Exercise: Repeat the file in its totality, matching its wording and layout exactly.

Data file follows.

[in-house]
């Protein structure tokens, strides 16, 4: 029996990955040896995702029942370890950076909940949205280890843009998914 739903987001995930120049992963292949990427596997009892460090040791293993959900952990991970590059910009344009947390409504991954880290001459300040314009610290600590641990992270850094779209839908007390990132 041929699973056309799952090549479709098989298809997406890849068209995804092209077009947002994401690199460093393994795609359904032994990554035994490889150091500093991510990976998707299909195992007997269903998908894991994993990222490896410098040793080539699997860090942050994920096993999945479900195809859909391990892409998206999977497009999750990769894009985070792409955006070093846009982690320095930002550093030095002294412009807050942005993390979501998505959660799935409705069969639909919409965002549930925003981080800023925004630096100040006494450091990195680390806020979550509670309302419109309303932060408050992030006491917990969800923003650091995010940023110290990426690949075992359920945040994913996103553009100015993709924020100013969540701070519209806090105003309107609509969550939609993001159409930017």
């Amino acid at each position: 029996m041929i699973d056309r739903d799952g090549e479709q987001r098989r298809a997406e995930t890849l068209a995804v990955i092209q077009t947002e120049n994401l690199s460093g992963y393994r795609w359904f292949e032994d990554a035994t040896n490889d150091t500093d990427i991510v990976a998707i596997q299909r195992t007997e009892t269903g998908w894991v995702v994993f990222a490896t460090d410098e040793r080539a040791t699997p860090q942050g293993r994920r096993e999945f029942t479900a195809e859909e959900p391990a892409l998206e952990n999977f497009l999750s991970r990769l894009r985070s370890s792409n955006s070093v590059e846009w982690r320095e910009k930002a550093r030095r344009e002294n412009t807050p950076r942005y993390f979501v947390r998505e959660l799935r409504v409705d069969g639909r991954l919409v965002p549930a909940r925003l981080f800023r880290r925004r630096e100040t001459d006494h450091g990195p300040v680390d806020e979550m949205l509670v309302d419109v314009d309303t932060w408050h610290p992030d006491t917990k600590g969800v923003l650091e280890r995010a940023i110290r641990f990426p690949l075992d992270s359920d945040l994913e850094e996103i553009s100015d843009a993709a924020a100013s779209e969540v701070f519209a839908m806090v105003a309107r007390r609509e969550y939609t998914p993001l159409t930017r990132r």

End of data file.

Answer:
[in-house]
């Protein structure tokens, strides 16, 4: 029996990955040896995702029942370890950076909940949205280890843009998914 739903987001995930120049992963292949990427596997009892460090040791293993959900952990991970590059910009344009947390409504991954880290001459300040314009610290600590641990992270850094779209839908007390990132 041929699973056309799952090549479709098989298809997406890849068209995804092209077009947002994401690199460093393994795609359904032994990554035994490889150091500093991510990976998707299909195992007997269903998908894991994993990222490896410098040793080539699997860090942050994920096993999945479900195809859909391990892409998206999977497009999750990769894009985070792409955006070093846009982690320095930002550093030095002294412009807050942005993390979501998505959660799935409705069969639909919409965002549930925003981080800023925004630096100040006494450091990195680390806020979550509670309302419109309303932060408050992030006491917990969800923003650091995010940023110290990426690949075992359920945040994913996103553009100015993709924020100013969540701070519209806090105003309107609509969550939609993001159409930017």
């Amino acid at each position: 029996m041929i699973d056309r739903d799952g090549e479709q987001r098989r298809a997406e995930t890849l068209a995804v990955i092209q077009t947002e120049n994401l690199s460093g992963y393994r795609w359904f292949e032994d990554a035994t040896n490889d150091t500093d990427i991510v990976a998707i596997q299909r195992t007997e009892t269903g998908w894991v995702v994993f990222a490896t460090d410098e040793r080539a040791t699997p860090q942050g293993r994920r096993e999945f029942t479900a195809e859909e959900p391990a892409l998206e952990n999977f497009l999750s991970r990769l894009r985070s370890s792409n955006s070093v590059e846009w982690r320095e910009k930002a550093r030095r344009e002294n412009t807050p950076r942005y993390f979501v947390r998505e959660l799935r409504v409705d069969g639909r991954l919409v965002p549930a909940r925003l981080f800023r880290r925004r630096e100040t001459d006494h450091g990195p300040v680390d806020e979550m949205l509670v309302d419109v314009d309303t932060w408050h610290p992030d006491t917990k600590g969800v923003l650091e280890r995010a940023i110290r641990f990426p690949l075992d992270s359920d945040l994913e850094e996103i553009s100015d843009a993709a924020a100013s779209e969540v701070f519209a839908m806090v105003a309107r007390r609509e969550y939609t998914p993001l159409t930017r990132r």